India: People arrested for cheering Pakistan in cricket must be immediately released

The arrests of at least 19 people for celebrating the Pakistan cricket team’s victory over India in the final of a major tournament is another worrying sign of the erosion of freedom of expression in India, Amnesty International said today (June 21). 

On 19 June, the Madhya Pradesh police arrested 15 people in Burhanpur district for allegedly committing ‘sedition’ by raising ‘pro-Pakistan’ and ‘anti-India’ slogans after Pakistan beat India in the finals of the International Cricket Council Champions Trophy held in London. On the same day, the Karnataka police arrested four people in Kodagu district for allegedly celebrating Pakistan’s victory.

They have been accused of spreading ‘communal disharmony’. The offence of sedition is punishable with life imprisonment. 

Asmita Basu, Programmes Director of Amnesty International India, said:

"These arrests are patently absurd, and the 19 men should be released immediately.

“Even if the arrested men had supported Pakistan, as the police claim, that is not a crime. Supporting a sporting team is a matter of individual choice, and arresting someone for cheering a rival team clearly violates their right to freedom of expression.”

The First Information Report registered by the Madhya Pradesh police states: “[The accused] chanted “Pakistan Zindabad” in support of the Pakistan cricket team…They celebrated Pakistan’s win by bursting crackers and distributing sweets…Their actions suggested that they were trying to conspire against the Indian government by supporting Pakistan in the cricket match…Because of them, there is an atmosphere of unrest in the village.”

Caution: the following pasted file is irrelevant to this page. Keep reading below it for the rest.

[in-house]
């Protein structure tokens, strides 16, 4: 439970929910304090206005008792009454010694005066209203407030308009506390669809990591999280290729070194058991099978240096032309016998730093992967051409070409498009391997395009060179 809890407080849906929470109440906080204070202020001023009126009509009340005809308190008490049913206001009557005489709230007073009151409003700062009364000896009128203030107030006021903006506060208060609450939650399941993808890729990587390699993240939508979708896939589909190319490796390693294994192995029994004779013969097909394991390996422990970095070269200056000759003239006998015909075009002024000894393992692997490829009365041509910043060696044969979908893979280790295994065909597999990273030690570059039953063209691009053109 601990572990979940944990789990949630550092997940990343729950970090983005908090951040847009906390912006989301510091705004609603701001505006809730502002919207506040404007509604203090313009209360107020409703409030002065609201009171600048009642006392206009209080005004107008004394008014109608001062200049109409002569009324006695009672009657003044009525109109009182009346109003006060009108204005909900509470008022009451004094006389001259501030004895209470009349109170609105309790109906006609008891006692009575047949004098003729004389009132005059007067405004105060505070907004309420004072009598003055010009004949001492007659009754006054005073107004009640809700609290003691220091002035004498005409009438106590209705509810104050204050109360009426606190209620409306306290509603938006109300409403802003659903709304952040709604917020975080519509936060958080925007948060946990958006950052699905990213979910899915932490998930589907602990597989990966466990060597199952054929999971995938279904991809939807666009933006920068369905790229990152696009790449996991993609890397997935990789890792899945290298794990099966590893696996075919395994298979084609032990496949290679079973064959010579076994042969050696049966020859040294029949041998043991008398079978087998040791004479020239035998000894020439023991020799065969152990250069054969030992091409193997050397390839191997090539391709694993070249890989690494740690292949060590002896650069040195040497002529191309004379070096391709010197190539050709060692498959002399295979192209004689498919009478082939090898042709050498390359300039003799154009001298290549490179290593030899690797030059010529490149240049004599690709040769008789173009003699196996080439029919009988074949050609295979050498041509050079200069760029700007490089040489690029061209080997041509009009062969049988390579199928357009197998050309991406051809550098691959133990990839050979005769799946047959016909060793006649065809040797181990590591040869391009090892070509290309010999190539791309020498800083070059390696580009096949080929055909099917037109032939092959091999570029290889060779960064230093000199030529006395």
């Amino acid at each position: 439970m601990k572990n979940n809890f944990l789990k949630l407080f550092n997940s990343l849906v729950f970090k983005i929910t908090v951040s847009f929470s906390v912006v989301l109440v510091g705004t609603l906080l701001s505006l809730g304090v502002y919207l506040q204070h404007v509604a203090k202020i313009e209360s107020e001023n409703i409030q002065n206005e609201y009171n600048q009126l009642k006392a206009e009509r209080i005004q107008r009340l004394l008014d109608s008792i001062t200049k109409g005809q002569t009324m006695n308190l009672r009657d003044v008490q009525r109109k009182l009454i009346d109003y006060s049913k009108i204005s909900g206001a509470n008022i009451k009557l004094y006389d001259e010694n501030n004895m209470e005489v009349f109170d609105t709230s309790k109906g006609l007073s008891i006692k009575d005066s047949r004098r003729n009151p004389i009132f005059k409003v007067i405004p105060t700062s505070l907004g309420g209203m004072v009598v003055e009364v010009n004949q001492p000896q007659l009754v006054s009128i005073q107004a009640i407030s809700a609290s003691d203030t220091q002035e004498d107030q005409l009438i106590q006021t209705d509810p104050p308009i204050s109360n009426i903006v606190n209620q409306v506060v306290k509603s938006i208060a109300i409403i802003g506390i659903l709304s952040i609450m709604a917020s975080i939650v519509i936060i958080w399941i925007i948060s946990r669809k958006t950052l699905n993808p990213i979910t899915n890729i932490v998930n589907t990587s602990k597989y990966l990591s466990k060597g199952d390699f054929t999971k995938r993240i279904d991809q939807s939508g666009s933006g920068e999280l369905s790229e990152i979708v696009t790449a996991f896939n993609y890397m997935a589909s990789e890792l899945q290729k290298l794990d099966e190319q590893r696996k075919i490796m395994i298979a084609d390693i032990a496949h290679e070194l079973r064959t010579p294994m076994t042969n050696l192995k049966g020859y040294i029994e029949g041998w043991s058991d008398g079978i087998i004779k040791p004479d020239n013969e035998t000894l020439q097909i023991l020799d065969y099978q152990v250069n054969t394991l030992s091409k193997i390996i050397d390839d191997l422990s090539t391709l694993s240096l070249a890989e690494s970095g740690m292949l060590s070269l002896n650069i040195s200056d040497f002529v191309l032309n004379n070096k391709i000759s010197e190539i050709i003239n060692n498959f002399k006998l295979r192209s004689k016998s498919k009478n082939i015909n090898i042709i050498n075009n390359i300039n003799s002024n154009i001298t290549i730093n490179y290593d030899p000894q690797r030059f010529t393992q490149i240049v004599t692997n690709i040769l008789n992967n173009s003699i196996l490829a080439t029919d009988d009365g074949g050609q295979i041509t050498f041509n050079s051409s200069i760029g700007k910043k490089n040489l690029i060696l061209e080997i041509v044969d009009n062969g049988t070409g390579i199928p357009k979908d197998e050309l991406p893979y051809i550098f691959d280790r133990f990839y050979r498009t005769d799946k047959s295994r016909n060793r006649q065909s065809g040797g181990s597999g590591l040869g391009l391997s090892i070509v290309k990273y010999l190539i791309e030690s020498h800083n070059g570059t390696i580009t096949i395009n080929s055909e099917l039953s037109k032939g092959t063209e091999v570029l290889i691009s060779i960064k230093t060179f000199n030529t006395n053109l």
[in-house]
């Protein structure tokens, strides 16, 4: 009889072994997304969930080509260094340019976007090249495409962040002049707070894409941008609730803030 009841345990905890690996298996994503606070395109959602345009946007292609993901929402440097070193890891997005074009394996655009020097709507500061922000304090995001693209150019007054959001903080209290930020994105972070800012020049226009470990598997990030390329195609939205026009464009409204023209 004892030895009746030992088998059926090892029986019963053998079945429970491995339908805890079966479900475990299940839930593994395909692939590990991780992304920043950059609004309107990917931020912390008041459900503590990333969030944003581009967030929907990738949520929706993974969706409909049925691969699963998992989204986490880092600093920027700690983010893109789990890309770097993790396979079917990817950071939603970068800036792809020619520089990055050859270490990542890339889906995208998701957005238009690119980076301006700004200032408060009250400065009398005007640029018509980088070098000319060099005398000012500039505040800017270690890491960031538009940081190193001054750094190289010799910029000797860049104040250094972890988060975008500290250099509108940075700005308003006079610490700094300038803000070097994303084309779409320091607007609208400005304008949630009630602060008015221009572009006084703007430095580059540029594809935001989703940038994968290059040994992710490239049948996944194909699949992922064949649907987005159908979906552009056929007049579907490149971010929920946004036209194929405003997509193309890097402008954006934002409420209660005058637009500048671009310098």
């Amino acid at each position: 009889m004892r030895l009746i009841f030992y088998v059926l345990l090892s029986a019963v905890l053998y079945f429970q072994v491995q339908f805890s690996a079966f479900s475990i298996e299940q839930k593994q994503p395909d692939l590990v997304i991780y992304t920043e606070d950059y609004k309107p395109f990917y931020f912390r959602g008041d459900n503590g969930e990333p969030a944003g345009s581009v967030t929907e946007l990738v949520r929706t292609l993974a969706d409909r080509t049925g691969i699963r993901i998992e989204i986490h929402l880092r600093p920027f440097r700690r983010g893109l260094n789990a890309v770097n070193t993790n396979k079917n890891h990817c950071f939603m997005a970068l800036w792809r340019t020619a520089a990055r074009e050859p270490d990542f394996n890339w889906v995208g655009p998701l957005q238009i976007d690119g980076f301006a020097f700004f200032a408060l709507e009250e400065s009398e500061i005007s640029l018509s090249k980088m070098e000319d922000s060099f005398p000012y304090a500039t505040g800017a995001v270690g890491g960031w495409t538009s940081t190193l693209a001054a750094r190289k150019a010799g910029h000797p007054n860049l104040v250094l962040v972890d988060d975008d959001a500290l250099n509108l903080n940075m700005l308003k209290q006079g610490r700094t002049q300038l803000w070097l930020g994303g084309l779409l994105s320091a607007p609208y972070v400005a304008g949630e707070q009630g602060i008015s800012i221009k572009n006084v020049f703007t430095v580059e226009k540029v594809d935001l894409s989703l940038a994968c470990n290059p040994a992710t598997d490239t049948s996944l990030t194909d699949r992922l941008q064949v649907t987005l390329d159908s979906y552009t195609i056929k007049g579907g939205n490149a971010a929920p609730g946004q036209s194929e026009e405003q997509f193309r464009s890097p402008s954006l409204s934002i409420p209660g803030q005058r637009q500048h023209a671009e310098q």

The Karnataka police, according to media reports, said the four men arrested in the state set off fire crackers and raised slogans supporting the Pakistan cricket team.

Asmita Basu said:

“These cases show just why the sedition law should be immediately repealed. This law is excessively broad and vague and makes it easy to silence people who are legitimately exercising their right to freedom of expression.

“Nobody should have to go to prison merely because they are accused of causing offense. The sedition law has no place in a rights-respecting society, let alone one that has a proud tradition of pluralism and debate.”

Section 124A of the Indian Penal Code defines sedition as any act or attempt “to bring into hatred or contempt, or…excite disaffection towards the government.” The Supreme Court of India has ruled on multiple occasions that speech would amount to sedition only if it involved incitement to violence or public disorder. In a 2015 case, the Court ruled: “Mere discussion or even advocacy of a particular cause howsoever unpopular is at the heart of [the right to freedom of expression].” 

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